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Page 15 text:
Zlgiglz Sclpml ztrnllmenk
Ralph W. Jordan, President
Paul E. Matteson, Vice Pres.
Ruby M. Allen, Secretary
Helen Cole, Treasurer
Miles H. Benjamin
Helen E. Tuttle
Edgar H. McDermott
Ray Steiner, President
Clifton Houts, Vice Pres.
Bertha Smith, Secretary
Earl Bechtell, Treasurer
Scott J ohnson
Timothy F. Simmons
Carl M. Jordan, President
Frank A. Troutman, Vice Pres.
Gladys Stuckey, Secretary
Susie Cole, Ass't. Secretary
Paul Heichel, Treasurer
Fred L. Aby
Harley Coffey, President
Merle Tuttle, Vice President
' Helen Sulliger, Sec. and Treas.
ClarenceWhonsetler Jennie Coulter
Nettie Notestine Gladys Harris
Page 14 text:
A Handiul ofhCompliments. -----
" Say John, do you remember the Annual that the Class
of 1908 published?" fl -,A
, , 9 ' , ' Q' 1 Q Q Q
" Yes, I believe I do. What did you think of those 'J '
'comps' they handed us? "
" Where was that? I don't remember----oh, yes,
sure I do. Those opinions of theirs?
" Yes, I wonder what stars they had been reading? "
"They must have been dreaming instead of reading
stars, especially on those editorials."
" But don't you remember how we used te help them
at their class meetings? I remember one in particular at
Amstutz's where we helped them choose' their class pins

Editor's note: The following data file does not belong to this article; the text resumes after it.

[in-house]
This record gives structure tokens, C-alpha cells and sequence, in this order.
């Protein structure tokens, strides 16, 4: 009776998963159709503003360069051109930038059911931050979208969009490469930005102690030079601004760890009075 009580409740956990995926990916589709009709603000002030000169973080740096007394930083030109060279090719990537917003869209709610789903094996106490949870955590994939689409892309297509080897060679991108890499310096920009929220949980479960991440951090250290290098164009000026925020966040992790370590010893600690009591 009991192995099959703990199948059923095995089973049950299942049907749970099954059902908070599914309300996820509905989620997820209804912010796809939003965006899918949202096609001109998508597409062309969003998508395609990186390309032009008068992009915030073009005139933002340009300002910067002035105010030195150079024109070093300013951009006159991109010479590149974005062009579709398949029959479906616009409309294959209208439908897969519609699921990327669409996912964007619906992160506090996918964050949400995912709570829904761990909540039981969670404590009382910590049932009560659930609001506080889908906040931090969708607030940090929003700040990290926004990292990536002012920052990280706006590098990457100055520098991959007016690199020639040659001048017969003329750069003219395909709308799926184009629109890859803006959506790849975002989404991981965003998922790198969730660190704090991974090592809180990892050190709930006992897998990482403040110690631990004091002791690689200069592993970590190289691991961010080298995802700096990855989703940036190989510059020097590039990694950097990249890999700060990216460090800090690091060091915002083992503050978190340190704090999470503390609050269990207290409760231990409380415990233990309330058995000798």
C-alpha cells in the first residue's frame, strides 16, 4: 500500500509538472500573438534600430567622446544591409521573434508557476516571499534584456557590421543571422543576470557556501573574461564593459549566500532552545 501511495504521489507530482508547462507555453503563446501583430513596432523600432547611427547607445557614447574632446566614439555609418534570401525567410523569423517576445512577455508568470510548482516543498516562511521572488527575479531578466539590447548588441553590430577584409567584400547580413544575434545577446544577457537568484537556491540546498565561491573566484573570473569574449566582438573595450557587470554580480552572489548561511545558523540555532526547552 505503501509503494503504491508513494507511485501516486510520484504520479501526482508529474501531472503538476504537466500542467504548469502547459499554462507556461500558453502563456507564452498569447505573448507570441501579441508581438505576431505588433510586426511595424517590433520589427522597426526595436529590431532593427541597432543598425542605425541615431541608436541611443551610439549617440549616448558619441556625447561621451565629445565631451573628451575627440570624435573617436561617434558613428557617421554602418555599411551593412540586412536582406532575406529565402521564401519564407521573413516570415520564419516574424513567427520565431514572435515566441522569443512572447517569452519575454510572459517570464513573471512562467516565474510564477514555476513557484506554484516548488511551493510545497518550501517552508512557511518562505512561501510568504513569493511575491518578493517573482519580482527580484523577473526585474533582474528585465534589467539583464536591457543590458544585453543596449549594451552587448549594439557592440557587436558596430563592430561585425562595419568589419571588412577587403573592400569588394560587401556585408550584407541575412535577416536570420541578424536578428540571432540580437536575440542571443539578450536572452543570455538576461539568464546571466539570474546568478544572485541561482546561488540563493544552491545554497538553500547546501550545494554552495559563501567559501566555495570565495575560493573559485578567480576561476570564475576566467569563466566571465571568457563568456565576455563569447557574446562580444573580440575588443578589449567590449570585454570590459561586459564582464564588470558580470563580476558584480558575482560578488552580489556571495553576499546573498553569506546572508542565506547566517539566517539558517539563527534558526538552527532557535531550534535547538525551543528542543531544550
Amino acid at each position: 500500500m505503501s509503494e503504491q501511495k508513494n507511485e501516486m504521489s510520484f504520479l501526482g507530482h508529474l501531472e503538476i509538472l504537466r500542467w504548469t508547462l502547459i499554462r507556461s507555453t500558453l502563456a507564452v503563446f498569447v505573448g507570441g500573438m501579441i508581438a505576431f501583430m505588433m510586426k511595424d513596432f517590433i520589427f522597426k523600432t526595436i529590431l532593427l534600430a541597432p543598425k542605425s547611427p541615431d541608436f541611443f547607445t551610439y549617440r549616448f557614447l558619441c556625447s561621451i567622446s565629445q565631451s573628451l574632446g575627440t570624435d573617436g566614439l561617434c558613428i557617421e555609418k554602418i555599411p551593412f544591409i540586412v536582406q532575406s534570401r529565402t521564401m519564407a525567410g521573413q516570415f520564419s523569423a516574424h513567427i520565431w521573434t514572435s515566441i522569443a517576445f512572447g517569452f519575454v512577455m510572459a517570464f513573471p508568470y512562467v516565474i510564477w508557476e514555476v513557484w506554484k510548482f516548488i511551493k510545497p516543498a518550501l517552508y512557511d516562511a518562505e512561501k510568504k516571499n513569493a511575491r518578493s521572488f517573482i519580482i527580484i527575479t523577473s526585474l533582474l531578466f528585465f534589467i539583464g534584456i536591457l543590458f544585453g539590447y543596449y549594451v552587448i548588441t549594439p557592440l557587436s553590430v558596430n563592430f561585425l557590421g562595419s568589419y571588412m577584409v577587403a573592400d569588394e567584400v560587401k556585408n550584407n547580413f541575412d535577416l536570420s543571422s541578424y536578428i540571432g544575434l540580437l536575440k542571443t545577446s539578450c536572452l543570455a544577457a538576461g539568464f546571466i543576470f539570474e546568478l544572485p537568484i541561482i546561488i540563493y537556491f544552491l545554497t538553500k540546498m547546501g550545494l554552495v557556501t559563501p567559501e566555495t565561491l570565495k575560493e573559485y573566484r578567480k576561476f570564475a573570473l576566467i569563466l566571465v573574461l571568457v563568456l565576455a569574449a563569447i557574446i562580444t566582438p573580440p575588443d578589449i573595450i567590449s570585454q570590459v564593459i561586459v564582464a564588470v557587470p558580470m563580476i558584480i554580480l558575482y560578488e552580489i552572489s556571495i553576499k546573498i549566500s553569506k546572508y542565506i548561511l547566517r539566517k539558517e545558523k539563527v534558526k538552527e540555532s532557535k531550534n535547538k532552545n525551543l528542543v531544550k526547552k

and, well, I guess we helped ourselves to their pop corn and
" Sure, and wasn't it kind of them? "
"Oh, yes. Didn't they certainly spiel on us at their
Junior entertainment in 1907? "
" Yes, nearly ausgespieltf'
" But how about that banquet that they gave the Glass
of 1907? Wasn't it the limit?"
U Blamed public, a 'bun shower' for those Seniors. But,
didn't we show them a time at our banquet in 1908? "
" Well, I guess! And didn't they look sick when we
sprung their own dirge on 'em, but more surprised when we
sang our jolly song? "
"Sayl Didn't we decorate for 'em at their Baccal.
" You bet we did. But I still often wonder if they ever
found those colors that we were accused of taking?"
" Which? Oh, yes, I know now. Those 'yellow' ones
that they tried to pawn off as Old Gold."
" But I noticed they called it 'yellow' on their invita-
tions, all right youl-"
" Yes, but everything was 'blue' to them on Com-
mencement night after they had seen those bogu programs
of ours! I'l1 see if I 'can find-lherds one, read it."
" Well, what do you think of that? I haven't seen one
of those programs in years. You read it, Bo."
" Well if that picture ain't a peachl I'll tell you Bo
didn't we hit the nail on the head?"
" Yes. But haven't we went some since we've been
up there? Eh?"
"Say that's quite a stunt."
" Well, let's look it over together."
. H . . .
At the Methodist Church, Creston. Ohio, lunc 5, 1908, 7:30 p. m.
- by SENIORS OF 1908.
CLASS Morro: CLASS FLOWERS!
NON COMPOS MENTIS- FORGET - ME - NOT -
mot ln sound mind! with lemons.
Honors-One 0. W. U. Scholarship.
CAST OF CHARACTERS
Funeral Two-step ...... Orchestra
Presentation of Boquets to Class .....
Benedietlon ..... Rev. Wm. Wallace
Oration-" My Specialties"-Ham-sandwiches 0'Ha.rie bAby
Oratlon-' ' The Amblsh of the Class" lwantlngb Purly Sch. Lagle
Oration-" Stargazing" .... Edy Gordant
Music-Mex-ry,Wldow Waltz .... Orchestra
O1-ation-" Heads U wln, Tails I've lost" . Clud Lead Us
Or-ation-' ' The Class ln the Dark-Cwlthout a matchJ" . .
. . . . . . . . Mar. Gerryz Anor
Lyre Dultt-' ' Lost, yet T-r-a-v-eling" ....
. . . . Misses F o. Metzette and Lalla Selblni
Ancient His. and Dreams of the Future . Doty Trough. Mon
Music-Starlchvondellv . . - . . Orchestra
Oratlon-" The Birth Place of the Class- QO'er the hills in the